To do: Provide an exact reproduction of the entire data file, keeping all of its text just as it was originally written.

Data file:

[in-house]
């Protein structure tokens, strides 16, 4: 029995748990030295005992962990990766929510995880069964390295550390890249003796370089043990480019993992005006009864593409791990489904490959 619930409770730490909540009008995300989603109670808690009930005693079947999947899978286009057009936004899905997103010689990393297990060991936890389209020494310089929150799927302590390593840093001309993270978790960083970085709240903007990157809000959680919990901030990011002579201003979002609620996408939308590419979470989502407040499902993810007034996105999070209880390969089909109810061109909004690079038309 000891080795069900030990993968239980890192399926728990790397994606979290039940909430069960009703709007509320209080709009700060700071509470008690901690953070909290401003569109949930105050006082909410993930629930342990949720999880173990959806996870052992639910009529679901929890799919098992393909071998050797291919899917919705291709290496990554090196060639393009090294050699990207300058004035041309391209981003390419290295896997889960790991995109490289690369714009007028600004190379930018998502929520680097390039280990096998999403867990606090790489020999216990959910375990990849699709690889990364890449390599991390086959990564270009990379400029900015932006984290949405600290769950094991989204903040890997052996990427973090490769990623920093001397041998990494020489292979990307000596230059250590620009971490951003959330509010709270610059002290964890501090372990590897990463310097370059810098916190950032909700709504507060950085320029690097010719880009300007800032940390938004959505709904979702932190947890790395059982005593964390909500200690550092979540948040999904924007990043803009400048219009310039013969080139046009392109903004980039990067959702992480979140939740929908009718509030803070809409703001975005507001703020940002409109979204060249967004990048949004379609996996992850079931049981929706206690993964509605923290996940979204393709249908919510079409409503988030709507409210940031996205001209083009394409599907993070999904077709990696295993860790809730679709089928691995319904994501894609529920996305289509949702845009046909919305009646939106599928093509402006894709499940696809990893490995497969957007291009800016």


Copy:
[in-house]
């Protein structure tokens, strides 16, 4: 029995748990030295005992962990990766929510995880069964390295550390890249003796370089043990480019993992005006009864593409791990489904490959 619930409770730490909540009008995300989603109670808690009930005693079947999947899978286009057009936004899905997103010689990393297990060991936890389209020494310089929150799927302590390593840093001309993270978790960083970085709240903007990157809000959680919990901030990011002579201003979002609620996408939308590419979470989502407040499902993810007034996105999070209880390969089909109810061109909004690079038309 000891080795069900030990993968239980890192399926728990790397994606979290039940909430069960009703709007509320209080709009700060700071509470008690901690953070909290401003569109949930105050006082909410993930629930342990949720999880173990959806996870052992639910009529679901929890799919098992393909071998050797291919899917919705291709290496990554090196060639393009090294050699990207300058004035041309391209981003390419290295896997889960790991995109490289690369714009007028600004190379930018998502929520680097390039280990096998999403867990606090790489020999216990959910375990990849699709690889990364890449390599991390086959990564270009990379400029900015932006984290949405600290769950094991989204903040890997052996990427973090490769990623920093001397041998990494020489292979990307000596230059250590620009971490951003959330509010709270610059002290964890501090372990590897990463310097370059810098916190950032909700709504507060950085320029690097010719880009300007800032940390938004959505709904979702932190947890790395059982005593964390909500200690550092979540948040999904924007990043803009400048219009310039013969080139046009392109903004980039990067959702992480979140939740929908009718509030803070809409703001975005507001703020940002409109979204060249967004990048949004379609996996992850079931049981929706206690993964509605923290996940979204393709249908919510079409409503988030709507409210940031996205001209083009394409599907993070999904077709990696295993860790809730679709089928691995319904994501894609529920996305289509949702845009046909919305009646939106599928093509402006894709499940696809990893490995497969957007291009800016």